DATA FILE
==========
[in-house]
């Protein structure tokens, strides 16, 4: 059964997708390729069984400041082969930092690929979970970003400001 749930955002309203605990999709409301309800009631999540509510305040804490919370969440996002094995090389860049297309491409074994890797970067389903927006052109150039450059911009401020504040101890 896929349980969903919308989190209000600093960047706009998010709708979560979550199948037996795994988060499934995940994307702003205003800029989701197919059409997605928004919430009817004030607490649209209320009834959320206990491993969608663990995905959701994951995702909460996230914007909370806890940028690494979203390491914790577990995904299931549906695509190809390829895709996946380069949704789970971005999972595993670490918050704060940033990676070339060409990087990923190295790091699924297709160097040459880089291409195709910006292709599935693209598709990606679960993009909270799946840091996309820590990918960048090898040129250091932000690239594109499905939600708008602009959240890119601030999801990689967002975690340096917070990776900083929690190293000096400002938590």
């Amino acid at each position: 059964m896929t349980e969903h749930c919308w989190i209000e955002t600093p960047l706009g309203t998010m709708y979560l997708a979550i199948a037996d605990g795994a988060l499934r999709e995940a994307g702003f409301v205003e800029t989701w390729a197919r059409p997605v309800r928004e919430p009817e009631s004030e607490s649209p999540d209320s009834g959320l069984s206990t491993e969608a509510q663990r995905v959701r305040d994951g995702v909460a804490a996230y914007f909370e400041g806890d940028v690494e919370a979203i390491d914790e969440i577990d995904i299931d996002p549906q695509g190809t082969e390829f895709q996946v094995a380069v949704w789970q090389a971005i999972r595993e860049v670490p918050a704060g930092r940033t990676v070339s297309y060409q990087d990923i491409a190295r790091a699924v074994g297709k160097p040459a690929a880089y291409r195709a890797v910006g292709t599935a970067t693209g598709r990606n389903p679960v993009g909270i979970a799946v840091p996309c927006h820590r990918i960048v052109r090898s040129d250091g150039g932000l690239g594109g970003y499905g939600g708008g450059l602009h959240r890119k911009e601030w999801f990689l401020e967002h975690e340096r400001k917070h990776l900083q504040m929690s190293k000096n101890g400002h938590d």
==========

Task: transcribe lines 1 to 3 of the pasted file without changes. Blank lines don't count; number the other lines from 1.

[in-house]
């Protein structure tokens, strides 16, 4: 059964997708390729069984400041082969930092690929979970970003400001 749930955002309203605990999709409301309800009631999540509510305040804490919370969440996002094995090389860049297309491409074994890797970067389903927006052109150039450059911009401020504040101890 896929349980969903919308989190209000600093960047706009998010709708979560979550199948037996795994988060499934995940994307702003205003800029989701197919059409997605928004919430009817004030607490649209209320009834959320206990491993969608663990995905959701994951995702909460996230914007909370806890940028690494979203390491914790577990995904299931549906695509190809390829895709996946380069949704789970971005999972595993670490918050704060940033990676070339060409990087990923190295790091699924297709160097040459880089291409195709910006292709599935693209598709990606679960993009909270799946840091996309820590990918960048090898040129250091932000690239594109499905939600708008602009959240890119601030999801990689967002975690340096917070990776900083929690190293000096400002938590």
């Amino acid at each position: 059964m896929t349980e969903h749930c919308w989190i209000e955002t600093p960047l706009g309203t998010m709708y979560l997708a979550i199948a037996d605990g795994a988060l499934r999709e995940a994307g702003f409301v205003e800029t989701w390729a197919r059409p997605v309800r928004e919430p009817e009631s004030e607490s649209p999540d209320s009834g959320l069984s206990t491993e969608a509510q663990r995905v959701r305040d994951g995702v909460a804490a996230y914007f909370e400041g806890d940028v690494e919370a979203i390491d914790e969440i577990d995904i299931d996002p549906q695509g190809t082969e390829f895709q996946v094995a380069v949704w789970q090389a971005i999972r595993e860049v670490p918050a704060g930092r940033t990676v070339s297309y060409q990087d990923i491409a190295r790091a699924v074994g297709k160097p040459a690929a880089y291409r195709a890797v910006g292709t599935a970067t693209g598709r990606n389903p679960v993009g909270i979970a799946v840091p996309c927006h820590r990918i960048v052109r090898s040129d250091g150039g932000l690239g594109g970003y499905g939600g708008g450059l602009h959240r890119k911009e601030w999801f990689l401020e967002h975690e340096r400001k917070h990776l900083q504040m929690s190293k000096n101890g400002h938590d």